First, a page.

Characterizing strain in the proximal rat tibia during electrical muscle stimulation
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Hindlimb unloading is a widely used model for studying the effects of microgravity on a skeleton. Hindlimb unloading produces a marked loss in bone due to increased osteoclast activity. Electrical muscle stimulation is being investigated as a simulated resistive exercise countermeasure to attenuate this bone loss. I sought to determine the relationship between strain measured at the antero-medial aspect of the proximal diaphysis of tibia and plantar-flexor torque measured at the ankle during electrical muscle stimulation as an exercise countermeasure for hindlimb unloading in rats. A mathematical relationship between strain and torque was established for the exercise during a 28 day period of hindlimb unloading. The strain generated during the exercise protocol is sufficient to attenuate bone loss caused by hindlimb unloading. Twelve six-month old Sprague-Dawley rats were implanted with uni-axial strain gages in vivo on the antero-medial aspect of the proximal diaphysis of the left tibia. Strain and torque were measured during electrical muscle stimulation for three time points during hindlimb unloading (Day 0 (n=3), Day 7 (n=3), Day 21 (n=3)). Peak strain decreased from 1,100 strain at the beginning of the study to 660 strain after 21 days of hindlimb unloading and muscle stimulation. The peak strain rate measured during muscle stimulation was 10,350 strain/second at the beginning and decreased to 6,670 strain/second after 21 days. The changes in strain are not significant, but the underlying trend in strain values may indicate an increase in bone formation due to the electrical muscle stimulation countermeasure. A mathematical model that relates measured strain to peak eccentric torque during muscle stimulation was created to facilitate estimation of strain for future studies of electrical muscle stimulation during hindlimb unloading.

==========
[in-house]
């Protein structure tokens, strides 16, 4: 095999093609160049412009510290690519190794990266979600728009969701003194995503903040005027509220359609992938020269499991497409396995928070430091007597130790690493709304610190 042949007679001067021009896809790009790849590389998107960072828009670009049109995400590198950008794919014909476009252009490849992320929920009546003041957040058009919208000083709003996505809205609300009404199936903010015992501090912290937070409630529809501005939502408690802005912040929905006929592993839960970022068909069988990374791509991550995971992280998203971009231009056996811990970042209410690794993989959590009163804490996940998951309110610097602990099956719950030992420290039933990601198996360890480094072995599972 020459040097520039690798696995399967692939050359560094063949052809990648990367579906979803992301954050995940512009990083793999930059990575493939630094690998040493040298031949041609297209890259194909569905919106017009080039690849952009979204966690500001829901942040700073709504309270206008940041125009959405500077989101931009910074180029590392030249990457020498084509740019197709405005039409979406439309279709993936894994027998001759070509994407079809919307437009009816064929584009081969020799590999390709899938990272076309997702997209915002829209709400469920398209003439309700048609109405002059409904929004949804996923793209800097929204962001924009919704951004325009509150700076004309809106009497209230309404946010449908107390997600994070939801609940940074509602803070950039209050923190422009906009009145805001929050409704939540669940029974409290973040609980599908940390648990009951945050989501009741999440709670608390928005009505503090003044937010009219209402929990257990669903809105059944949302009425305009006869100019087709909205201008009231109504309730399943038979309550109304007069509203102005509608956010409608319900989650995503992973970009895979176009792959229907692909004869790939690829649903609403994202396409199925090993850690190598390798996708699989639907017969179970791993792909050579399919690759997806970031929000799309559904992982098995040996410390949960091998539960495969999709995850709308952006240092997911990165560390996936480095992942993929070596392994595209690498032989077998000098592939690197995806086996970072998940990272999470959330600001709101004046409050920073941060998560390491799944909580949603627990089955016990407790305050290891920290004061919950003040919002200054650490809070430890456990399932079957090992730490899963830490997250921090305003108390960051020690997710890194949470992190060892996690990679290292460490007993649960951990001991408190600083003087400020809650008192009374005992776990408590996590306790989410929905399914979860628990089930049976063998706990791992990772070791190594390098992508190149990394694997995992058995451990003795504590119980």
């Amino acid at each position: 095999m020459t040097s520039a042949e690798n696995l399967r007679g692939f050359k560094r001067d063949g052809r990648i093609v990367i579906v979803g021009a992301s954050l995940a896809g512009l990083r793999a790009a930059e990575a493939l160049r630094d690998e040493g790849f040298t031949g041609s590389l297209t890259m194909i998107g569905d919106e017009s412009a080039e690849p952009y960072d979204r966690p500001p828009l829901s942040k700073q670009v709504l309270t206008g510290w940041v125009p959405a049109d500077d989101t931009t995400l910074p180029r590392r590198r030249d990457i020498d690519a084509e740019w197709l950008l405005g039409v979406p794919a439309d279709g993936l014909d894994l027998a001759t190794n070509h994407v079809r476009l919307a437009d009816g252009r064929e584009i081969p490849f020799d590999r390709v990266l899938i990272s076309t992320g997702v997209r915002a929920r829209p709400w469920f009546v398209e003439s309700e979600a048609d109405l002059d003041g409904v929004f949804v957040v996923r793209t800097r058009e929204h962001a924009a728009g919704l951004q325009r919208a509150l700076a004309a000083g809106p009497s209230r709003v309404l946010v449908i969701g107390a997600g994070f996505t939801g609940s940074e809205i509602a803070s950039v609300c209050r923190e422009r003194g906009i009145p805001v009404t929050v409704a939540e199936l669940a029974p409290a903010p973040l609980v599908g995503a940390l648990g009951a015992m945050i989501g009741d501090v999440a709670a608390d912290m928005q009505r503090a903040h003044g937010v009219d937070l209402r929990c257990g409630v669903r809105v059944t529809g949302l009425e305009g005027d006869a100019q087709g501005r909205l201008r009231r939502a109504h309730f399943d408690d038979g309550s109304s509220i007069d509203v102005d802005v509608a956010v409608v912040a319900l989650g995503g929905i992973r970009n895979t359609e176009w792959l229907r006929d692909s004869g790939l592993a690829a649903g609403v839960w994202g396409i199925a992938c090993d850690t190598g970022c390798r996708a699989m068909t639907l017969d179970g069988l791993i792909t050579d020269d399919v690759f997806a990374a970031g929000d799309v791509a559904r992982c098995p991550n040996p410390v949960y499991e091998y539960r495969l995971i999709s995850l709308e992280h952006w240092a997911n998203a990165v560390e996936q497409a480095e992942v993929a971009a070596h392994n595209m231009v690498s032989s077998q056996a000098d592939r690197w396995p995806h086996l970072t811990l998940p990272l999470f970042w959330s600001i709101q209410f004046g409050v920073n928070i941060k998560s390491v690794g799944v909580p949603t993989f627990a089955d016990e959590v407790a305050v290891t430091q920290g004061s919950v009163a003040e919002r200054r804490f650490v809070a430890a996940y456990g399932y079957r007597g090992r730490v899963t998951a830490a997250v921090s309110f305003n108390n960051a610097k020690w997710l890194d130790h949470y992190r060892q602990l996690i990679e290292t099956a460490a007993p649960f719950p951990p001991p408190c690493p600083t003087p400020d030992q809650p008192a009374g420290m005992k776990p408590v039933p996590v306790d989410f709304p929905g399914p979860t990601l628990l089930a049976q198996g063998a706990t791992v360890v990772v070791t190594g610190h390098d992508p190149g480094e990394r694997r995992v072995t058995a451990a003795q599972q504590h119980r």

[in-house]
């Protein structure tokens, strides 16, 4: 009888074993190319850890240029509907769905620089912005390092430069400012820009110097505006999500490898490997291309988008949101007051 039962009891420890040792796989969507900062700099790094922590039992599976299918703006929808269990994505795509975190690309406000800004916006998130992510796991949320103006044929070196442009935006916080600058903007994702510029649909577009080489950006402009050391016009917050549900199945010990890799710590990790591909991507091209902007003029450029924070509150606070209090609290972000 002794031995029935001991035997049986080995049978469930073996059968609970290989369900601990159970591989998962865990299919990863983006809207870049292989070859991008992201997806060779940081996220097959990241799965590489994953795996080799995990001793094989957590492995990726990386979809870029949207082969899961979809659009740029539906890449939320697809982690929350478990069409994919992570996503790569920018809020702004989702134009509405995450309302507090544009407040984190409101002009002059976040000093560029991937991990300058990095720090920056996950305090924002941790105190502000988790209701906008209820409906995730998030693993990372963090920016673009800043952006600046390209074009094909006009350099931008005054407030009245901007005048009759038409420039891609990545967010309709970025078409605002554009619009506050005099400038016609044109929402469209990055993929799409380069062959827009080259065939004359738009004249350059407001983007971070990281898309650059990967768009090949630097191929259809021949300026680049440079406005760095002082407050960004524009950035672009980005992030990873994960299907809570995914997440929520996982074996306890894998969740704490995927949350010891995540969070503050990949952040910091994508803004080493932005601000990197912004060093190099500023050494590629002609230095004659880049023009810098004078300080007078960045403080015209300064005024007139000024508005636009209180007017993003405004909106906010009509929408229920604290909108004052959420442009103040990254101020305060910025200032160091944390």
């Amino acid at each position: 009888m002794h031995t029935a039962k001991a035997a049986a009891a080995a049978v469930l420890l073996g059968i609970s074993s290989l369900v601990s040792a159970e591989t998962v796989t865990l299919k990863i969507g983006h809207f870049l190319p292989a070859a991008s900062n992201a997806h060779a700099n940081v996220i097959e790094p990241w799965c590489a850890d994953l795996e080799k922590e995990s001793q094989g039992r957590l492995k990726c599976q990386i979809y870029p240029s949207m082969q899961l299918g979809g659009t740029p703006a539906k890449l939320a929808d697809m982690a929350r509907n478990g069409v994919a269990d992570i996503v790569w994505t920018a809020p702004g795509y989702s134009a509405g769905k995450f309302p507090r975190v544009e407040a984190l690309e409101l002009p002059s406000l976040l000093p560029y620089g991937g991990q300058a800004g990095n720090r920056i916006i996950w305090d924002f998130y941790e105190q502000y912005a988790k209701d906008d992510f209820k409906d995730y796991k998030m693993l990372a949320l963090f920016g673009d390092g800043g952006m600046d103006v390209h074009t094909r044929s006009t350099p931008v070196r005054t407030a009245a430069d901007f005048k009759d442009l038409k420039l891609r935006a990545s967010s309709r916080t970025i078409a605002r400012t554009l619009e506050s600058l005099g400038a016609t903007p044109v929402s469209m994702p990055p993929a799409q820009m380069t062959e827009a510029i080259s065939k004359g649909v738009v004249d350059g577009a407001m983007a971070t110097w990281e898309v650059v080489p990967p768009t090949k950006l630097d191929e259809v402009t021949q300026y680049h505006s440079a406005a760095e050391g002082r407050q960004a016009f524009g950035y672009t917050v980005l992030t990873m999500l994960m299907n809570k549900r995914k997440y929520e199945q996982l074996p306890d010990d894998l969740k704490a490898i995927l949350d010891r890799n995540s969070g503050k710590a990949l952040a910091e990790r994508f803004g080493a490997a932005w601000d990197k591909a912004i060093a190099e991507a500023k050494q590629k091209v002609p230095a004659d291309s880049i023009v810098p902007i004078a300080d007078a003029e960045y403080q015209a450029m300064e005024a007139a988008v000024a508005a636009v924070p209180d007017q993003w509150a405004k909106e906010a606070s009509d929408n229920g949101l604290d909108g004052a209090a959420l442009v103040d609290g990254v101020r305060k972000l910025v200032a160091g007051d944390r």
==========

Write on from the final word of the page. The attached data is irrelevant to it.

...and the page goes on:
Vyvial, Brent Aron (2003). Characterizing strain in the proximal rat tibia during electrical muscle stimulation. Master's thesis, Texas A&M University. Texas A&M University. Available electronically from